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70 Atrial fibrillation is associated with long-term mortality in patients undergoing surgical aortic valve replacement
  1. Mohamed Farag1,
  2. Marta Peverelli1,
  3. S Ashwin Reddy1,
  4. Nikolaos Spinthakis2,
  5. Mohamed Osman1,
  6. Keith Sullivan2,
  7. Diana A Gorog2,
  8. Unni Krishnan1,
  9. Samer Nashef1
  1. 1Royal Papworth Hospital NHS Foundation Trust, Cambridgeshire, UK
  2. 2Postgraduate Medical School, University of Hertfordshire, Hertfordshire, UK


Introduction Atrial fibrillation (AF) is common in patients with aortic valve disease, although the exact mechanism is unclear. New-onset AF is frequent after any open-heart surgery, but evidence suggests it may have no significant impact on survival if sinus rhythm (SR) is effectively restored early after the onset of the arrhythmia and before hospital discharge. In contrast, management of preoperative persistent AF is often overlooked during or after open-heart surgery despite several proposed protocols. This study sought to evaluate the impact of preoperative persistent AF on mortality in patients undergoing isolated surgical aortic valve replacement (AVR).

Methods Retrospective, single-centre study involving 2,628 consecutive patients undergoing elective primary isolated AVR from 2008 to 2018. A total of 268/2,628 patients (10.1%) exhibited persistent AF before surgery. The effect of preoperative AF on long-term mortality was evaluated with univariate and multivariate regression analyses.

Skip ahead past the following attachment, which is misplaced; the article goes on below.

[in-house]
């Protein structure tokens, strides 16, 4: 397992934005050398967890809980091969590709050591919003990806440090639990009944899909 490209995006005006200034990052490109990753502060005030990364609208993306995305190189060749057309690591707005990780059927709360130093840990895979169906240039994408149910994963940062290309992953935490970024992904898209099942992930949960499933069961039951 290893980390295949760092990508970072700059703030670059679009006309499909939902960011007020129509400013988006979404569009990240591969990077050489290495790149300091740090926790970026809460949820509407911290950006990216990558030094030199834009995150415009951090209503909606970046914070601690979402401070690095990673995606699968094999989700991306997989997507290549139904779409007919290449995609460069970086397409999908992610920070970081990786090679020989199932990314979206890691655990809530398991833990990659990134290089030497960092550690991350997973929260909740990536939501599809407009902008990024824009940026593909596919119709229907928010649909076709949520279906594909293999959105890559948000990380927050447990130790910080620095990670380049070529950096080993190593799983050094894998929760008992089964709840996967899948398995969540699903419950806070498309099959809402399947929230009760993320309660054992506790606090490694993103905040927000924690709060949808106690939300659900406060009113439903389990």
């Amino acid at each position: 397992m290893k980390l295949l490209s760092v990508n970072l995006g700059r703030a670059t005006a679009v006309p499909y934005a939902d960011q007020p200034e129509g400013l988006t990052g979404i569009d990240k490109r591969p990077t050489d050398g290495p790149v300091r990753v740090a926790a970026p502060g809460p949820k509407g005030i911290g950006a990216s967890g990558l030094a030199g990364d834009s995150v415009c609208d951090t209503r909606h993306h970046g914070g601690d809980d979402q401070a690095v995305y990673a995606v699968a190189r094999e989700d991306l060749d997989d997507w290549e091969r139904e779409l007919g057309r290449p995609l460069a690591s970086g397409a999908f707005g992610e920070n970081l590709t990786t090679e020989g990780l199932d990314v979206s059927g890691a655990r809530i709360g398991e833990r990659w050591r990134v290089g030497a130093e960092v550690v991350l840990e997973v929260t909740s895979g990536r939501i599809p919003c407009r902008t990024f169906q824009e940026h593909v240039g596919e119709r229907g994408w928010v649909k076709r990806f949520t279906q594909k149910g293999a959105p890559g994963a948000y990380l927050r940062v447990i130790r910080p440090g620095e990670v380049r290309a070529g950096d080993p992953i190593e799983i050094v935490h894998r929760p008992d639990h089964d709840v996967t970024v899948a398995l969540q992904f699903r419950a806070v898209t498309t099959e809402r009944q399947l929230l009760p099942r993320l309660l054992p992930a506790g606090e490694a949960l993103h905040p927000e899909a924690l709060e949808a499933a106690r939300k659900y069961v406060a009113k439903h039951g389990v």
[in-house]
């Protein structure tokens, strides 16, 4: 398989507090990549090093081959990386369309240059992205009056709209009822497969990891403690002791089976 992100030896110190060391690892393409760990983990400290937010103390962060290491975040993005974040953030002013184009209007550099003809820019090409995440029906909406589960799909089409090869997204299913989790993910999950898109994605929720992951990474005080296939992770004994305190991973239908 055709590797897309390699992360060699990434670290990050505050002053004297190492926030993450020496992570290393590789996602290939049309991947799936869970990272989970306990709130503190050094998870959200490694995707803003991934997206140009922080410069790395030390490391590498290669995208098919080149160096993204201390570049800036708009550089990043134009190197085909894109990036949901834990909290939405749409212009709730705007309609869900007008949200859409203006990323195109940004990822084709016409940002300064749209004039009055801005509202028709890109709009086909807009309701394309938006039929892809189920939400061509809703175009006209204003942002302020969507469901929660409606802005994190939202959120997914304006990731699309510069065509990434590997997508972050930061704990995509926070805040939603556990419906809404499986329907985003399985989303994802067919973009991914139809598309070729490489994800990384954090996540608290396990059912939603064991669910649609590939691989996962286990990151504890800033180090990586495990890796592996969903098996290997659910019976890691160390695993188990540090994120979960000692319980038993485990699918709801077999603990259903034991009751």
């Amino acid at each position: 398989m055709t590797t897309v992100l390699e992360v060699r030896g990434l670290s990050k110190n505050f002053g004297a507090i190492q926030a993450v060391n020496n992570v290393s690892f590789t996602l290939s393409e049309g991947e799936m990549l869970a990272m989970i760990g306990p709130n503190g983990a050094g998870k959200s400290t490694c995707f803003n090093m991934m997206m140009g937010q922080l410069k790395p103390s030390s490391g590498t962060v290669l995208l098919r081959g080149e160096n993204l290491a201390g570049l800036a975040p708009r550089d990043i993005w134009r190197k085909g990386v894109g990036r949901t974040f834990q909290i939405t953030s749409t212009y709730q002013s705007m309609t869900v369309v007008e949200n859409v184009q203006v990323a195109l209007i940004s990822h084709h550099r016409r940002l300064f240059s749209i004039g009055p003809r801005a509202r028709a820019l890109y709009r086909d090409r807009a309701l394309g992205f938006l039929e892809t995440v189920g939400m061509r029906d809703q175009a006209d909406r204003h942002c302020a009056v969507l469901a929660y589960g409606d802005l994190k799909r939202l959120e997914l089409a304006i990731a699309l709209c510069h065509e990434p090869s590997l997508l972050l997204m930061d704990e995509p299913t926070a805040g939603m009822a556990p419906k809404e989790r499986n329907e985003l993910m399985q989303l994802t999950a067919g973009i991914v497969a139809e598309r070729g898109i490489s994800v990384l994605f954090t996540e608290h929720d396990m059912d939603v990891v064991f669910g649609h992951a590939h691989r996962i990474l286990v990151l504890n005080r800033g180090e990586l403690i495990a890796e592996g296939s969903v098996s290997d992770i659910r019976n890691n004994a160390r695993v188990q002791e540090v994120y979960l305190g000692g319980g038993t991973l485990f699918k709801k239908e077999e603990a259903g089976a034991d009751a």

Results Statistically significant differences were observed in patients’ age, history of hypertension, diabetes, myocardial infarction, preoperative creatinine level, left ventricular function and EuroSCORE between AF and SR groups [Table 1]. In-hospital mortality was 0.8% and was not different between AF and SR groups. AF was highly predictive of long-term mortality (median follow up of 4 years [IQR 2-7]; HR: 2.24, 95% CI: 1.79–2.79, p=<0.001) [Figure 1], and remained strongly and independently predictive after adjustment for other risk factors (HR: 1.54, 95% CI: 1.23–1.94, p=<0.001). Other independent predictors of long-term mortality included advanced age, presence of diabetes, chronic pulmonary disease, peripheral vascular intervention, poor left ventricular function and elevated preoperative creatinine level.

Abstract 70 Table 1 Baseline patient characteristics
Abstract 70 Figure 1 Kaplan-Meier survival curves showing significantly lower event free survival in patients with atrial fibrillation

Conclusions The presence of preoperative AF in patients undergoing isolated AVR was affected by many risk factors and was associated with a higher EuroSCORE. Preoperative AF was independently predictive of long-term mortality in this cohort. It remains to be seen whether concomitant surgery or other preoperative measures to correct AF may impact long-term outcomes.

Conflict of Interest None

  • Atrial Fibrillation
  • Aortic Valve Replacement
  • Mortality

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